Archive: March, 2013
"It's Always Sunny in Philadelphia," the sitcom created by (and co-starring) St. Joe's Prep grad Rob McElhenney, has been renewed for a 10th season, FX announced Thursday.
With the ninth season scheduled to premiere this fall, that takes the show through the fall of 2014.
But instead of remaining where it is, "Sunny," along with "The League," "Legit" and "Totally Biased with W. Kamau Bell," will be used starting this fall to help launch a new spinoff network, FXX, aimed at 18- to 34-year-olds.
Being famous has its privileges, and for Philly's Rob McElhenney, that includes getting to hang out with the folks from HBO's "Game of Thrones."
"They asked me [and] I said yes," the creator and star of FX's "It's Always Sunny in Philadelphia" told an audience at an event sponsored by the Academy of Television Arts & Sciences in Hollywood Tuesday night as he prepared to moderate a panel discussion with the cast and producers of the HBO hit (which returns for its third season on March 31).
In case you're wondering how that happened.
SPOILER ALERT: If you haven’t yet watched the Season 2 finale of HBO’s “Girls” — or you’re behind on Showtime’s “Shameless” — please don’t read this until you’ve caught up.
It probably says way too much about my weakness for rom-coms that I mostly enjoyed Sunday’s “Girls,” in which Hannah (Lena Dunham), in the midst of an obsessive-compulsive meltdown, was literally swept off her feet by her sometimes stalkerish ex, Adam (Adam Driver).
Even better: Marnie (Allison Williams) and Charlie (Christopher Abbott) finally admitting how they still feel about each other while leveling the too often uneven playing field between them, Shoshanna (Zosia Mamet) managing to stick the landing on her breakup with Ray (Alex Karpovsky) and Hannah’s father (Peter Scolari) finally calling b------ on her b-------.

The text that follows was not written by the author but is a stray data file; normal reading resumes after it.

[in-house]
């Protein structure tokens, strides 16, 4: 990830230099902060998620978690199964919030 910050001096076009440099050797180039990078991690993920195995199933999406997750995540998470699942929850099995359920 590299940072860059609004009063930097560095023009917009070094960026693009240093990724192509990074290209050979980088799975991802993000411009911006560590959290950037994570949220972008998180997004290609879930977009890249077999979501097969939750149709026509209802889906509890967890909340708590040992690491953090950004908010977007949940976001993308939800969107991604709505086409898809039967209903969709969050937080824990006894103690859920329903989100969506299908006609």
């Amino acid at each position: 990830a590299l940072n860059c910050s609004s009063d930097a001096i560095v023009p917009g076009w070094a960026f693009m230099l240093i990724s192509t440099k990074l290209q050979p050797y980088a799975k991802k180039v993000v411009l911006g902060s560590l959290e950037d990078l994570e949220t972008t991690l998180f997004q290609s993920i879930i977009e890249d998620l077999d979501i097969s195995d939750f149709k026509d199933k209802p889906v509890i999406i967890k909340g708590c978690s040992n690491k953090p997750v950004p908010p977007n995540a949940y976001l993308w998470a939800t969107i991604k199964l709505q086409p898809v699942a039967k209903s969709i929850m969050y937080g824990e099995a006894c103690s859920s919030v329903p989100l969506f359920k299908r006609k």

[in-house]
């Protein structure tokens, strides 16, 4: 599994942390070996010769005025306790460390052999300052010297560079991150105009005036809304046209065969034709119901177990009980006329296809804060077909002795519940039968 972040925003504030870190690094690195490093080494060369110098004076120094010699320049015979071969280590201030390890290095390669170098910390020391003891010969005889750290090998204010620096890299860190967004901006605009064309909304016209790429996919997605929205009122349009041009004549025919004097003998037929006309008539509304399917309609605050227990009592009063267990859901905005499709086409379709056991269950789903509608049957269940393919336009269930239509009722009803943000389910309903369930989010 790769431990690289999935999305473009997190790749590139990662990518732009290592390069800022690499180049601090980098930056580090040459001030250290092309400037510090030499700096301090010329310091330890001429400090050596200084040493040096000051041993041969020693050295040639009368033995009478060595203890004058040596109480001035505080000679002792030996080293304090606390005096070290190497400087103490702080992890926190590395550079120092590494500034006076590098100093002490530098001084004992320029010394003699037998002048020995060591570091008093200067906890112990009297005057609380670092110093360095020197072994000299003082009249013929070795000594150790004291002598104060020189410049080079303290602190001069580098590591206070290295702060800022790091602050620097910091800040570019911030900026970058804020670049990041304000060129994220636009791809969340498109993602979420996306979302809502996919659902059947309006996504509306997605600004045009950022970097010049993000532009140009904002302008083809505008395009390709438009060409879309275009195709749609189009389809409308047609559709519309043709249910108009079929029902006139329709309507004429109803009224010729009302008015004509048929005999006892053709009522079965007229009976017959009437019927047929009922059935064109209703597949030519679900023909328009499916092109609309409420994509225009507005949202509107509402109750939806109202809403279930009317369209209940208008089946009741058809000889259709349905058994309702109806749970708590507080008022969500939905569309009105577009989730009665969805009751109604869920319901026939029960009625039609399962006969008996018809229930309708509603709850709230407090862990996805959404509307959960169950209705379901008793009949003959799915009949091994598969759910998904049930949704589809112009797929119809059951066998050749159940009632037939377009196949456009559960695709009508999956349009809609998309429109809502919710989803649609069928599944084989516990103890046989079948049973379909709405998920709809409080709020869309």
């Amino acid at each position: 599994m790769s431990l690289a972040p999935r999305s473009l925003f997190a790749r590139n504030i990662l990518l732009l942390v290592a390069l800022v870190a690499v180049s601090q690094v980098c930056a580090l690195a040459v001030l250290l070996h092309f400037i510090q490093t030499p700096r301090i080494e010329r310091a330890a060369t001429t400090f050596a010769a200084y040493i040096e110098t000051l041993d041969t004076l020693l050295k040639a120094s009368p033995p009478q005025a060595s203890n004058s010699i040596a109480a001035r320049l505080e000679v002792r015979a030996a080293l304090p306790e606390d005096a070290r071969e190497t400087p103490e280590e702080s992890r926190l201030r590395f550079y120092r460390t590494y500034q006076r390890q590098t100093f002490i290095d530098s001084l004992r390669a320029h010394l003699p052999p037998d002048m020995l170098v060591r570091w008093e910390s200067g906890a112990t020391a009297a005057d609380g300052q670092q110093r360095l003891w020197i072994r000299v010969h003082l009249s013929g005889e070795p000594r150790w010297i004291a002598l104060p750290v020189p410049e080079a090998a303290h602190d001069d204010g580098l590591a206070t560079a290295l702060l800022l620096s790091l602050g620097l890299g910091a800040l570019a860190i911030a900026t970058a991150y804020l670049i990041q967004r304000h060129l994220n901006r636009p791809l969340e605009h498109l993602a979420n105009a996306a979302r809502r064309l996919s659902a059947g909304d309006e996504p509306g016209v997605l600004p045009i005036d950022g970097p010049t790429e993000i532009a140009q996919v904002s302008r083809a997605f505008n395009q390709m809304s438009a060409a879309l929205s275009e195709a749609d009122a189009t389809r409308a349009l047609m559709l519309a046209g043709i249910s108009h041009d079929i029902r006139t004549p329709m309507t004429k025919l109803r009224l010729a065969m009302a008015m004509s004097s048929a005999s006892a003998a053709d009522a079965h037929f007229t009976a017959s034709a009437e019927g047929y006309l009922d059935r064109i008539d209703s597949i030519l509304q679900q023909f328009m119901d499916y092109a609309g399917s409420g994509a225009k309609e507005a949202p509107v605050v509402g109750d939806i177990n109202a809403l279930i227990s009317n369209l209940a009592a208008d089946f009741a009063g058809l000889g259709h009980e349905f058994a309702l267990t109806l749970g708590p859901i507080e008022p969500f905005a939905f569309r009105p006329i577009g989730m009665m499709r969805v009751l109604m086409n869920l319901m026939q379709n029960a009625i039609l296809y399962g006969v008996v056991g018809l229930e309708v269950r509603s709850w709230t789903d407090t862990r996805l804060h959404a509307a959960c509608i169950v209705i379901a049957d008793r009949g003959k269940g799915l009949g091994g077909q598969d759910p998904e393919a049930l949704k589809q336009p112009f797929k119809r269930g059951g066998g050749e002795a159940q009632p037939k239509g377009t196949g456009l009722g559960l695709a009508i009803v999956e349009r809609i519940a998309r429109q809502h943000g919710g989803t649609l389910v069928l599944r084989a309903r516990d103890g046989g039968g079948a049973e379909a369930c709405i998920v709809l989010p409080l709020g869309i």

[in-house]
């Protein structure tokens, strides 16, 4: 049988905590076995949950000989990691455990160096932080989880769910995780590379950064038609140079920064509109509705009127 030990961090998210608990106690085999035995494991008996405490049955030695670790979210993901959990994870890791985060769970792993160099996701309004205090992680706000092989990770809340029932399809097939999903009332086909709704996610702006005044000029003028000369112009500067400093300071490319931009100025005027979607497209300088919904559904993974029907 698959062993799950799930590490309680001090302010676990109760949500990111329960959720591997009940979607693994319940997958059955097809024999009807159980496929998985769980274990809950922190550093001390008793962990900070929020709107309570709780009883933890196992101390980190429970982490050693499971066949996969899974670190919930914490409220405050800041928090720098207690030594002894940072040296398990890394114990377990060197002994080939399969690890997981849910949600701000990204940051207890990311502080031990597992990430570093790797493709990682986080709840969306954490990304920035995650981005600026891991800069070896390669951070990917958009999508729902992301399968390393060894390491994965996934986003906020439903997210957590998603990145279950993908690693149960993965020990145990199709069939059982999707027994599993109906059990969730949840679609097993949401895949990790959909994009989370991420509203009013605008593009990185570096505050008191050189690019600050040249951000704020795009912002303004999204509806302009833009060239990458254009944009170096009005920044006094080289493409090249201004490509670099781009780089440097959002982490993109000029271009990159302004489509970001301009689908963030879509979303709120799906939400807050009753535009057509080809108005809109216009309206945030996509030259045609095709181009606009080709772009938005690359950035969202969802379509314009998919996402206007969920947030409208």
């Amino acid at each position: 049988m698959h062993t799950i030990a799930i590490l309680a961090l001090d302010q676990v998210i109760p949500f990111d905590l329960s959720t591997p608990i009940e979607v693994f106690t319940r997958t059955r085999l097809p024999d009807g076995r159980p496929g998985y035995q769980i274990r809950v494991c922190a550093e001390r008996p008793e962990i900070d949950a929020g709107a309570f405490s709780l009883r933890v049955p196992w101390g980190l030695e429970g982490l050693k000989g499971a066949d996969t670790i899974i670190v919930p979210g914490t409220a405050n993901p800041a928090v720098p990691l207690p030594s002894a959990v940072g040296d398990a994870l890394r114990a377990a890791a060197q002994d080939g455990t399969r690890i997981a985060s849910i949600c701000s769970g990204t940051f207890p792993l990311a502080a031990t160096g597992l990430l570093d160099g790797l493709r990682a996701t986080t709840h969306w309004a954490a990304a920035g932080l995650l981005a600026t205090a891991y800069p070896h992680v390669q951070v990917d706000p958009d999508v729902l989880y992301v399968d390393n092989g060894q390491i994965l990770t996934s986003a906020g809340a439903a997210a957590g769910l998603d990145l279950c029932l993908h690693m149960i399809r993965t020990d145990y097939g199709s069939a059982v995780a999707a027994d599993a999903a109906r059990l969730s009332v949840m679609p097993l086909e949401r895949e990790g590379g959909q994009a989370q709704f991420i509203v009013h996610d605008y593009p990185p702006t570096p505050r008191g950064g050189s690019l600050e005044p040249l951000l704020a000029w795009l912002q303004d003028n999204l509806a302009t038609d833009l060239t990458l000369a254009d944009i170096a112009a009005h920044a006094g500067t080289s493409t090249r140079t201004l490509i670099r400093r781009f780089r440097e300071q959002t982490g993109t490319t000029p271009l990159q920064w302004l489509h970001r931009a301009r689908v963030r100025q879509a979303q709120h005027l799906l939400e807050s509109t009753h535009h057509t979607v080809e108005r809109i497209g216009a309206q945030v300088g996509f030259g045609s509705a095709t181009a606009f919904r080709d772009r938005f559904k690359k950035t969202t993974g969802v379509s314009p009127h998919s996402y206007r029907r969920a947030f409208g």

Soap fans have a new date to mark on their calendars, and for once it's not a series finale.
"One Life to Live" and "All My Children" will make their online debuts on April 29, according to Prospect Park's The Online Network, which stepped in after both soaps were canceled by ABC.
Fans will be able to watch on Hulu or Hulu Plus (which charges a monthly fee but allows viewing on devices other than a computer) or download episodes from iTunes.
The New York Times has a story about a few baby boomers who've bought into Florida retirement communities, where prices are low and the neighbors may be decades older.
The prices really are tempting. But before you hop on a plane to Boca, you might want to check out "Kings Point." The Oscar-nominated documentary short makes its TV debut at 9 p.m. Monday on HBO.
Filmmaker Sari Gilman follows the lives of several residents of the retirement community where her grandmother lived for many years. It's one of those places couples moved to when they wanted warmer weather and no worries and the companionship of their own generation. But as Gilman's film shows, life may be full of compromises, especially for those left widowed.
Philly's Kevin Hart is having a good week.
Coming off a stint as guest host on NBC's "Saturday Night Live," the comedian Friday had his BET mockumentary series, "Real Husbands of Hollywood," picked up for a second, 12-episode season.
Besides Hart, who's divorced both in real life and on the show, which he produces, the "Husbands" include Nick Cannon, married to Mariah Carey, Boris Kodjoe, husband of Nicole Ari Parker, Duane Martin, husband of Tisha Campbell-Martin, J.B. Smoove, husband of Shahidah Omar and Robin Thicke, husband of actress Paula Patton.
"Fall to Grace," a documentary about former New Jersey Gov. Jim McGreevey, will make its HBO debut March 28.
Produced and directed by Alexandra Pelosi ("Journeys with George"), who's, yes, the daughter of House Minority Leader Nancy Pelosi, the film documents McGreevey's "transformative journey from closeted high-profile politician to openly gay spiritual adviser to women in prison," according to HBO.
More from Friday's press release: